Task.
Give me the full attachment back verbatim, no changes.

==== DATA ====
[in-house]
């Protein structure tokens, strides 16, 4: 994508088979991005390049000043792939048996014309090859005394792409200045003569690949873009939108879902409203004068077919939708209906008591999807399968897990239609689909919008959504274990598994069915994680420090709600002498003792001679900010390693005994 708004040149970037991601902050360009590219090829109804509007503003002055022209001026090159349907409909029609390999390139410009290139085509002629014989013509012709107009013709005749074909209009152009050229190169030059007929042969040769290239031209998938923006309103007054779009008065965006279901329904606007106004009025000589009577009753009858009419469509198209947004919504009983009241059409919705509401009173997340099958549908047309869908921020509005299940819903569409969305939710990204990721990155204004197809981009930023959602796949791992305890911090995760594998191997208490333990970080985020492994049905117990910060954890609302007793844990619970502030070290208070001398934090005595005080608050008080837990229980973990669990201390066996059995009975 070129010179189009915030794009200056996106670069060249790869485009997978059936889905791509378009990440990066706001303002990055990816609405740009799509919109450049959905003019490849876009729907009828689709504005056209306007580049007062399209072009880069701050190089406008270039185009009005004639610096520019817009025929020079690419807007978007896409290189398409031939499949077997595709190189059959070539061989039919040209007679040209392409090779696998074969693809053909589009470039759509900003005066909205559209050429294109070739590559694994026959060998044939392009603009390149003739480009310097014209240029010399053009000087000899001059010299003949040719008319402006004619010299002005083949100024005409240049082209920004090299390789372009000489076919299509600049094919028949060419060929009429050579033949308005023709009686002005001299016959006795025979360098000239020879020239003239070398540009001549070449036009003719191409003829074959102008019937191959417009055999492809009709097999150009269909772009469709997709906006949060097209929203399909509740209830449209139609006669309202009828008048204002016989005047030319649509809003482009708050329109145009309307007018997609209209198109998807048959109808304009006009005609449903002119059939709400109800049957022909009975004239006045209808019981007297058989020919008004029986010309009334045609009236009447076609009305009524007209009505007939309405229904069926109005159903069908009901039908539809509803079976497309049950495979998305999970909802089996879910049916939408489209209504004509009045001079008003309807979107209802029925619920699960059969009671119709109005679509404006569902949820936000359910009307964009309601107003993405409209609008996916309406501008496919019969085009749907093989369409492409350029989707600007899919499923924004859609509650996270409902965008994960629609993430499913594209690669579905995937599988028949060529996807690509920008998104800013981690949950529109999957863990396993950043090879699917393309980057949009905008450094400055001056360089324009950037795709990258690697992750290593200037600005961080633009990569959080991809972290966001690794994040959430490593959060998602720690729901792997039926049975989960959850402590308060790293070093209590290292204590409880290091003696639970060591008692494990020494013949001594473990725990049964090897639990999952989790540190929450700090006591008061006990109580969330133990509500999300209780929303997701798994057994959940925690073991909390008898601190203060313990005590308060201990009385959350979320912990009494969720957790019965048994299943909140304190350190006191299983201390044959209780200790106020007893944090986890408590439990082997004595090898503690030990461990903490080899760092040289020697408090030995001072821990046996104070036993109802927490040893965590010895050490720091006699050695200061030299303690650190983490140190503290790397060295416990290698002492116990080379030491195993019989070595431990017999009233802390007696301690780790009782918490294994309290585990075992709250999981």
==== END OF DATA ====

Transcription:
[in-house]
């Protein structure tokens, strides 16, 4: 994508088979991005390049000043792939048996014309090859005394792409200045003569690949873009939108879902409203004068077919939708209906008591999807399968897990239609689909919008959504274990598994069915994680420090709600002498003792001679900010390693005994 708004040149970037991601902050360009590219090829109804509007503003002055022209001026090159349907409909029609390999390139410009290139085509002629014989013509012709107009013709005749074909209009152009050229190169030059007929042969040769290239031209998938923006309103007054779009008065965006279901329904606007106004009025000589009577009753009858009419469509198209947004919504009983009241059409919705509401009173997340099958549908047309869908921020509005299940819903569409969305939710990204990721990155204004197809981009930023959602796949791992305890911090995760594998191997208490333990970080985020492994049905117990910060954890609302007793844990619970502030070290208070001398934090005595005080608050008080837990229980973990669990201390066996059995009975 070129010179189009915030794009200056996106670069060249790869485009997978059936889905791509378009990440990066706001303002990055990816609405740009799509919109450049959905003019490849876009729907009828689709504005056209306007580049007062399209072009880069701050190089406008270039185009009005004639610096520019817009025929020079690419807007978007896409290189398409031939499949077997595709190189059959070539061989039919040209007679040209392409090779696998074969693809053909589009470039759509900003005066909205559209050429294109070739590559694994026959060998044939392009603009390149003739480009310097014209240029010399053009000087000899001059010299003949040719008319402006004619010299002005083949100024005409240049082209920004090299390789372009000489076919299509600049094919028949060419060929009429050579033949308005023709009686002005001299016959006795025979360098000239020879020239003239070398540009001549070449036009003719191409003829074959102008019937191959417009055999492809009709097999150009269909772009469709997709906006949060097209929203399909509740209830449209139609006669309202009828008048204002016989005047030319649509809003482009708050329109145009309307007018997609209209198109998807048959109808304009006009005609449903002119059939709400109800049957022909009975004239006045209808019981007297058989020919008004029986010309009334045609009236009447076609009305009524007209009505007939309405229904069926109005159903069908009901039908539809509803079976497309049950495979998305999970909802089996879910049916939408489209209504004509009045001079008003309807979107209802029925619920699960059969009671119709109005679509404006569902949820936000359910009307964009309601107003993405409209609008996916309406501008496919019969085009749907093989369409492409350029989707600007899919499923924004859609509650996270409902965008994960629609993430499913594209690669579905995937599988028949060529996807690509920008998104800013981690949950529109999957863990396993950043090879699917393309980057949009905008450094400055001056360089324009950037795709990258690697992750290593200037600005961080633009990569959080991809972290966001690794994040959430490593959060998602720690729901792997039926049975989960959850402590308060790293070093209590290292204590409880290091003696639970060591008692494990020494013949001594473990725990049964090897639990999952989790540190929450700090006591008061006990109580969330133990509500999300209780929303997701798994057994959940925690073991909390008898601190203060313990005590308060201990009385959350979320912990009494969720957790019965048994299943909140304190350190006191299983201390044959209780200790106020007893944090986890408590439990082997004595090898503690030990461990903490080899760092040289020697408090030995001072821990046996104070036993109802927490040893965590010895050490720091006699050695200061030299303690650190983490140190503290790397060295416990290698002492116990080379030491195993019989070595431990017999009233802390007696301690780790009782918490294994309290585990075992709250999981």